I have always been a fan of escapist fiction like Stephen King, Dean Koontz, Robert R. McCammon, and Peter Straub. I found horror novels based on the supernatural were my Brian Lumley taught me the dark, wicked beauty of vampires. Then I discovered Anne Rice. I loved The Vampire Chronicles, but these creatures never had any sex! I wanted vampires who get it on, seducers. With Laurell K. Hamilton I finally found the full, combo meal deal. Vicious predators, sexy seducers, and gobs of smoking-hot sex; I’m a total addict now. PNR is my guilty pleasure, and that’s what I write. I have my cake and eat it too. My vampires live in the real nightlife of today: back alleys, ghettos, strip clubs, casinos, drugs, prostitution, escorts, mafia, cartel. All that good stuff.
I like it dark, gritty, violent and sensual, with thriller intensity. I blend these elements into my own wicked cocktail.
How has your experiences been in the publishing world? Is there a lot of networking? Sucking up?
Or did you have an easier time because your writing spoke for
I pretty much splatter myself on every major social media platform. You could call me a social media junky. I spend more time there than I do actually writing. For those who like a dark, gritty, sexual read, my work does speak for itself, and the Nightlife Series cover art oozes sensuality. Honestly, publishers trying to combat obscurity need to get creative, get guerilla. It’s all about metadata and Amazon’s internal SEO, keywords and categories. We have to grab eyeballs with freebies, giveaways, discounted sales. Our main advantage over traditional publishers is our ability and willingness to sell for less, and give books away. I know, it sucks. We write our masterpieces only to give them away?
But Amazon is the self-publishers best friend. A massive freebie campaign, giving away twenty thousand books, is
really a smart move. Everybody debates the pros and cons, but this is the best way to get our books in front of thousands of eyeballs. For prolific authors with a series, numerous titles available, a fat ass freebie run brings loads of attention to our other books.
What in your daily life allows you to stay creative?
I have a constant stream of ideas. Never dries up. My critique partners look at my ideas and give me a score on the suckometer (usually needs a lot of work). They know my writing intimately, and they bring me back down to reality. It’s easy to become consumed with a new idea. I need my team to point out the gazillion flaws in my genius (lots and lots of flaws). Either it sticks, or the idea is discarded for something better. A novel is constantly evolving, right up until the moment I click publish. The real problem is putting away the social media to focus on writing. Social media will consume your life, an addiction worse than drugs.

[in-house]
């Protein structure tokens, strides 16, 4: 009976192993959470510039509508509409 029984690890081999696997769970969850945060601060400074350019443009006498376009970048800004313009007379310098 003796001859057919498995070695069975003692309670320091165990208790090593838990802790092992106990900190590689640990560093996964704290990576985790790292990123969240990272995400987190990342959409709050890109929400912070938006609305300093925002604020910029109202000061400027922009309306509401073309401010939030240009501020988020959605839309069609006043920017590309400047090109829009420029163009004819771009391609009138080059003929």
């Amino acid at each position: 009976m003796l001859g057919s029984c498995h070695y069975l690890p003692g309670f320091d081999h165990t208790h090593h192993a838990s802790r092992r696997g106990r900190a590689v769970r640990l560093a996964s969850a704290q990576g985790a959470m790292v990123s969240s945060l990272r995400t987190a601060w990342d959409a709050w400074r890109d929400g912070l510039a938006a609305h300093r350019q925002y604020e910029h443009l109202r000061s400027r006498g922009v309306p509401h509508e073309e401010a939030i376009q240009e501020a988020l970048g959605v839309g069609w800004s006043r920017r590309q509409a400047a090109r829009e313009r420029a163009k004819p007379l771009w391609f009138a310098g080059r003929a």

Finally, how has your writing changed from your first book to your last?
Its sexier, meaner, leaner, tastes great, and less filling. I write the light beer version these days, a minimalist approach. Lots of chopped clauses. A sprinkle of touchy-feely. Some wall-smashing, toe curling sex scenes. Sift in a few pounds of crushing violence and cover it in blood frosting (several quarts of arterial flow sprayed across the room). I have a lot of fun with my writing. Got no problem getting into the mind of villains. It’s the heroes I always struggle to write.
To know more about the always active Travis Luedke or simply enjoy some good
Every once in a while you meet an author so filled of knowledge and excitement it just makes your day. Lizzy Ford has written over 17 books and is still writing. Not many authors these days have longevity like that and it was Motif Ink’s pleasure to have Tania Lasenburg interview Lizzy to find out what makes her tick.
With 17 books under your belt how does that feel? Do you feel that you’re at the top of your game or do you feel you still need (not want) to grow?
I feel like I’m just getting started. Hahaha! I’m always growing, always learning more about my craft, marketing and re-evaluating what I’m doing to continue to improve. I constantly challenge myself to write differently and to find new ways of reaching new audiences. I feel like, if I stop growing, I stop selling.
What is it about Young Adult that you love? Do you feel any restrictions in the YA genre or are
you comfortable with the guidelines of YA?
Honestly? I’ve only written two Young Adult series. The rest of my books are a mix of sweet paranormal romance and non-sweet paranormal romance for adults. I’ve never read YA books since leaving high school, except for those of my indie colleague Julia Crane. She’s the one who got me into writing YA.
I don’t feel any restrictions in YA at all. It’s kind of funny. I didn’t know there were restrictions until after the first three Witchling books were published. Then people told me that you’re not supposed to do X, Y, and Z. I just laugh. I’m a non-conformist at heart. I write what FEELS natural, and if that violates the unwritten rules of YA, then so be it. I’d rather be true to the story and characters than follow rules that don’t really make sense to me to start off with haha!
What keeps you passionate about writing?
I’ve always had a crazy-active imagination and always been super shy. So it was natural, I think, that I gravitated towards a way of expressing myself that didn’t require people skills, since I’m a bit socially awkward. Ha! I have so many ideas, so many stories going on in my head at once, that I can’t imagine not being a writer.
How has your life in Southern Arizona shaped your writing, not only skills but the actual stories?